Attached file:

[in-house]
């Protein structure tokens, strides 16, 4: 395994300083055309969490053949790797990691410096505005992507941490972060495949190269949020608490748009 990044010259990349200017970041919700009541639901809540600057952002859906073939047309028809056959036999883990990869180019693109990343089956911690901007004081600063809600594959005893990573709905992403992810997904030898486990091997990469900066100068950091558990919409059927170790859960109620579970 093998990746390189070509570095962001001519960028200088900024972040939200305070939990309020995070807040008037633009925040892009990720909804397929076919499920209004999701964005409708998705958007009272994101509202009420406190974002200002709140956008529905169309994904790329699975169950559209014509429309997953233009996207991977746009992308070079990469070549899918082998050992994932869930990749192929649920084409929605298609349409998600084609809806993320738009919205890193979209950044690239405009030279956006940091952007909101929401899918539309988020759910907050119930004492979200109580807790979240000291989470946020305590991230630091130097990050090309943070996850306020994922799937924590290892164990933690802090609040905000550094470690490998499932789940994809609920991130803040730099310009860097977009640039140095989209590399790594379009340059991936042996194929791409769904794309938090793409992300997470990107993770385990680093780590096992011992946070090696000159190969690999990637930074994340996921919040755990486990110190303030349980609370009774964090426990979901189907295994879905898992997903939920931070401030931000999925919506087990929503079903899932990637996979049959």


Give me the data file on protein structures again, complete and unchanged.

[in-house]
């Protein structure tokens, strides 16, 4: 395994300083055309969490053949790797990691410096505005992507941490972060495949190269949020608490748009 990044010259990349200017970041919700009541639901809540600057952002859906073939047309028809056959036999883990990869180019693109990343089956911690901007004081600063809600594959005893990573709905992403992810997904030898486990091997990469900066100068950091558990919409059927170790859960109620579970 093998990746390189070509570095962001001519960028200088900024972040939200305070939990309020995070807040008037633009925040892009990720909804397929076919499920209004999701964005409708998705958007009272994101509202009420406190974002200002709140956008529905169309994904790329699975169950559209014509429309997953233009996207991977746009992308070079990469070549899918082998050992994932869930990749192929649920084409929605298609349409998600084609809806993320738009919205890193979209950044690239405009030279956006940091952007909101929401899918539309988020759910907050119930004492979200109580807790979240000291989470946020305590991230630091130097990050090309943070996850306020994922799937924590290892164990933690802090609040905000550094470690490998499932789940994809609920991130803040730099310009860097977009640039140095989209590399790594379009340059991936042996194929791409769904794309938090793409992300997470990107993770385990680093780590096992011992946070090696000159190969690999990637930074994340996921919040755990486990110190303030349980609370009774964090426990979901189907295994879905898992997903939920931070401030931000999925919506087990929503079903899932990637996979049959």